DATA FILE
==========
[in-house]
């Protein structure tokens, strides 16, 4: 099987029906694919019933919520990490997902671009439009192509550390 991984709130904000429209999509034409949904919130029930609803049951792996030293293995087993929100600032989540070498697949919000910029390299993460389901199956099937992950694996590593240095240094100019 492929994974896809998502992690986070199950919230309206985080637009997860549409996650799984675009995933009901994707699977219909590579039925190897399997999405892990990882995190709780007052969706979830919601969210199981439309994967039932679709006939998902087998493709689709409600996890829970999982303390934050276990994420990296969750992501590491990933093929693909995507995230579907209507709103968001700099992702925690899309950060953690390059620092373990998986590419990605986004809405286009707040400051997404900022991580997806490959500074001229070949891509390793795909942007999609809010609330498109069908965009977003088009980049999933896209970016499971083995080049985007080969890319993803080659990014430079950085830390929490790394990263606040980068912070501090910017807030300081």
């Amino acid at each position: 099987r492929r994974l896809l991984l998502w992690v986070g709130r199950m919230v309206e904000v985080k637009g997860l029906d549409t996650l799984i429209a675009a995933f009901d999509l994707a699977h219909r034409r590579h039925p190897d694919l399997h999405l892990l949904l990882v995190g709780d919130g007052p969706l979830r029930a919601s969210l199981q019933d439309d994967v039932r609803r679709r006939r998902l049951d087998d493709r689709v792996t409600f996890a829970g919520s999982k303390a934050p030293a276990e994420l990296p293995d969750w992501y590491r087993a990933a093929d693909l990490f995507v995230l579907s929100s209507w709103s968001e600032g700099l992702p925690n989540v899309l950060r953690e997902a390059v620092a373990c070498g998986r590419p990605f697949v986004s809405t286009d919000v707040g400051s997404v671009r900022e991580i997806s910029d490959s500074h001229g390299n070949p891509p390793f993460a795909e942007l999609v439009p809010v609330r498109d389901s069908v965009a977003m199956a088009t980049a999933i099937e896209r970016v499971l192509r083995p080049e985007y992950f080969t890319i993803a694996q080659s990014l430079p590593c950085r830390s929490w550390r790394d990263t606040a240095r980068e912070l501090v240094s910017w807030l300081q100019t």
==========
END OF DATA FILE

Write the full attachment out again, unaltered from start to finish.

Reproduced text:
[in-house]
């Protein structure tokens, strides 16, 4: 099987029906694919019933919520990490997902671009439009192509550390 991984709130904000429209999509034409949904919130029930609803049951792996030293293995087993929100600032989540070498697949919000910029390299993460389901199956099937992950694996590593240095240094100019 492929994974896809998502992690986070199950919230309206985080637009997860549409996650799984675009995933009901994707699977219909590579039925190897399997999405892990990882995190709780007052969706979830919601969210199981439309994967039932679709006939998902087998493709689709409600996890829970999982303390934050276990994420990296969750992501590491990933093929693909995507995230579907209507709103968001700099992702925690899309950060953690390059620092373990998986590419990605986004809405286009707040400051997404900022991580997806490959500074001229070949891509390793795909942007999609809010609330498109069908965009977003088009980049999933896209970016499971083995080049985007080969890319993803080659990014430079950085830390929490790394990263606040980068912070501090910017807030300081």
């Amino acid at each position: 099987r492929r994974l896809l991984l998502w992690v986070g709130r199950m919230v309206e904000v985080k637009g997860l029906d549409t996650l799984i429209a675009a995933f009901d999509l994707a699977h219909r034409r590579h039925p190897d694919l399997h999405l892990l949904l990882v995190g709780d919130g007052p969706l979830r029930a919601s969210l199981q019933d439309d994967v039932r609803r679709r006939r998902l049951d087998d493709r689709v792996t409600f996890a829970g919520s999982k303390a934050p030293a276990e994420l990296p293995d969750w992501y590491r087993a990933a093929d693909l990490f995507v995230l579907s929100s209507w709103s968001e600032g700099l992702p925690n989540v899309l950060r953690e997902a390059v620092a373990c070498g998986r590419p990605f697949v986004s809405t286009d919000v707040g400051s997404v671009r900022e991580i997806s910029d490959s500074h001229g390299n070949p891509p390793f993460a795909e942007l999609v439009p809010v609330r498109d389901s069908v965009a977003m199956a088009t980049a999933i099937e896209r970016v499971l192509r083995p080049e985007y992950f080969t890319i993803a694996q080659s990014l430079p590593c950085r830390s929490w550390r790394d990263t606040a240095r980068e912070l501090v240094s910017w807030l300081q100019t």